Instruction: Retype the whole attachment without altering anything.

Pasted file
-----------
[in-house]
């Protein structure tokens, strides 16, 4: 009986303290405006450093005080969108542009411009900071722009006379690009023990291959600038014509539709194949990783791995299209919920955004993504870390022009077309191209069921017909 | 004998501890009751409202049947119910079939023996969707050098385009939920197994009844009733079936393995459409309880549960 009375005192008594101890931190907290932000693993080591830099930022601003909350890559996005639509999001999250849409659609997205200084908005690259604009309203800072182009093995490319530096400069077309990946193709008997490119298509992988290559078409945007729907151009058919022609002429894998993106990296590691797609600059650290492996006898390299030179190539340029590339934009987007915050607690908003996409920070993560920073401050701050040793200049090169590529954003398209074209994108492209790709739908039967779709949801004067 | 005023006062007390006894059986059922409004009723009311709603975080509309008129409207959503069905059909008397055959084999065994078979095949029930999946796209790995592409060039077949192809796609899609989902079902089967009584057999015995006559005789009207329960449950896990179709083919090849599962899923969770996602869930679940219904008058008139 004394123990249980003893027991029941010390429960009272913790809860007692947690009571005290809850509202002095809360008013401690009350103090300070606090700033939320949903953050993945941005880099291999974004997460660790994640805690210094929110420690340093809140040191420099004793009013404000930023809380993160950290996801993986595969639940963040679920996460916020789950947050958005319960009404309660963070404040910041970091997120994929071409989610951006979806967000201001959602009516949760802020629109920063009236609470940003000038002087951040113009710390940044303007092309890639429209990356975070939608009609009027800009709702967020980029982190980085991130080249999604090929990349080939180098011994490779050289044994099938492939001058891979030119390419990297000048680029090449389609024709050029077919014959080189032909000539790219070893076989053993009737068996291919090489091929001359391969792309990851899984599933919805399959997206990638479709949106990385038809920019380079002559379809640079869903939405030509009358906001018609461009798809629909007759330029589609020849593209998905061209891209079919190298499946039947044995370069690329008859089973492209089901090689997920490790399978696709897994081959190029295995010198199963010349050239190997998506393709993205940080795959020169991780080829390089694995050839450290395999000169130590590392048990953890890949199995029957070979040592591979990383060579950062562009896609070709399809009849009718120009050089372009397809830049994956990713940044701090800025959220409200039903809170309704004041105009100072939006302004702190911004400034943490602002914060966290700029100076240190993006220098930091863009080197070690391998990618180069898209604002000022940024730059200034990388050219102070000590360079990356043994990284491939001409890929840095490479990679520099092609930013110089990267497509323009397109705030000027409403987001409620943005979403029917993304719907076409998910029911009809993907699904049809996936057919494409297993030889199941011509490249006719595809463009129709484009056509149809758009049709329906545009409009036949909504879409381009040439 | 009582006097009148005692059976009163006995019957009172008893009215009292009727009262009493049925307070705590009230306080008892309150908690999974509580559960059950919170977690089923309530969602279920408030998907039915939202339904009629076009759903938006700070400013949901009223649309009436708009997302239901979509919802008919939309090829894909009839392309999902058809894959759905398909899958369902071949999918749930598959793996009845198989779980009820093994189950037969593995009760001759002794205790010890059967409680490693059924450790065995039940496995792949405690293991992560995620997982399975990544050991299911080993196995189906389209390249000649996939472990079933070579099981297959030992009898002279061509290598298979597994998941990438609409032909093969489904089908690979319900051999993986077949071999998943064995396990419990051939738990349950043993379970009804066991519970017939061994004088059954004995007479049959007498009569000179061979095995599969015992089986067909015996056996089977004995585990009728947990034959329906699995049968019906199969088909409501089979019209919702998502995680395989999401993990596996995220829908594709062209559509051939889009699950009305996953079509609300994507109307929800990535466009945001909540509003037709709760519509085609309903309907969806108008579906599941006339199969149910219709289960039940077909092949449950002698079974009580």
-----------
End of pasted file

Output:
[in-house]
């Protein structure tokens, strides 16, 4: 009986303290405006450093005080969108542009411009900071722009006379690009023990291959600038014509539709194949990783791995299209919920955004993504870390022009077309191209069921017909 | 004998501890009751409202049947119910079939023996969707050098385009939920197994009844009733079936393995459409309880549960 009375005192008594101890931190907290932000693993080591830099930022601003909350890559996005639509999001999250849409659609997205200084908005690259604009309203800072182009093995490319530096400069077309990946193709008997490119298509992988290559078409945007729907151009058919022609002429894998993106990296590691797609600059650290492996006898390299030179190539340029590339934009987007915050607690908003996409920070993560920073401050701050040793200049090169590529954003398209074209994108492209790709739908039967779709949801004067 | 005023006062007390006894059986059922409004009723009311709603975080509309008129409207959503069905059909008397055959084999065994078979095949029930999946796209790995592409060039077949192809796609899609989902079902089967009584057999015995006559005789009207329960449950896990179709083919090849599962899923969770996602869930679940219904008058008139 004394123990249980003893027991029941010390429960009272913790809860007692947690009571005290809850509202002095809360008013401690009350103090300070606090700033939320949903953050993945941005880099291999974004997460660790994640805690210094929110420690340093809140040191420099004793009013404000930023809380993160950290996801993986595969639940963040679920996460916020789950947050958005319960009404309660963070404040910041970091997120994929071409989610951006979806967000201001959602009516949760802020629109920063009236609470940003000038002087951040113009710390940044303007092309890639429209990356975070939608009609009027800009709702967020980029982190980085991130080249999604090929990349080939180098011994490779050289044994099938492939001058891979030119390419990297000048680029090449389609024709050029077919014959080189032909000539790219070893076989053993009737068996291919090489091929001359391969792309990851899984599933919805399959997206990638479709949106990385038809920019380079002559379809640079869903939405030509009358906001018609461009798809629909007759330029589609020849593209998905061209891209079919190298499946039947044995370069690329008859089973492209089901090689997920490790399978696709897994081959190029295995010198199963010349050239190997998506393709993205940080795959020169991780080829390089694995050839450290395999000169130590590392048990953890890949199995029957070979040592591979990383060579950062562009896609070709399809009849009718120009050089372009397809830049994956990713940044701090800025959220409200039903809170309704004041105009100072939006302004702190911004400034943490602002914060966290700029100076240190993006220098930091863009080197070690391998990618180069898209604002000022940024730059200034990388050219102070000590360079990356043994990284491939001409890929840095490479990679520099092609930013110089990267497509323009397109705030000027409403987001409620943005979403029917993304719907076409998910029911009809993907699904049809996936057919494409297993030889199941011509490249006719595809463009129709484009056509149809758009049709329906545009409009036949909504879409381009040439 | 009582006097009148005692059976009163006995019957009172008893009215009292009727009262009493049925307070705590009230306080008892309150908690999974509580559960059950919170977690089923309530969602279920408030998907039915939202339904009629076009759903938006700070400013949901009223649309009436708009997302239901979509919802008919939309090829894909009839392309999902058809894959759905398909899958369902071949999918749930598959793996009845198989779980009820093994189950037969593995009760001759002794205790010890059967409680490693059924450790065995039940496995792949405690293991992560995620997982399975990544050991299911080993196995189906389209390249000649996939472990079933070579099981297959030992009898002279061509290598298979597994998941990438609409032909093969489904089908690979319900051999993986077949071999998943064995396990419990051939738990349950043993379970009804066991519970017939061994004088059954004995007479049959007498009569000179061979095995599969015992089986067909015996056996089977004995585990009728947990034959329906699995049968019906199969088909409501089979019209919702998502995680395989999401993990596996995220829908594709062209559509051939889009699950009305996953079509609300994507109307929800990535466009945001909540509003037709709760519509085609309903309907969806108008579906599941006339199969149910219709289960039940077909092949449950002698079974009580």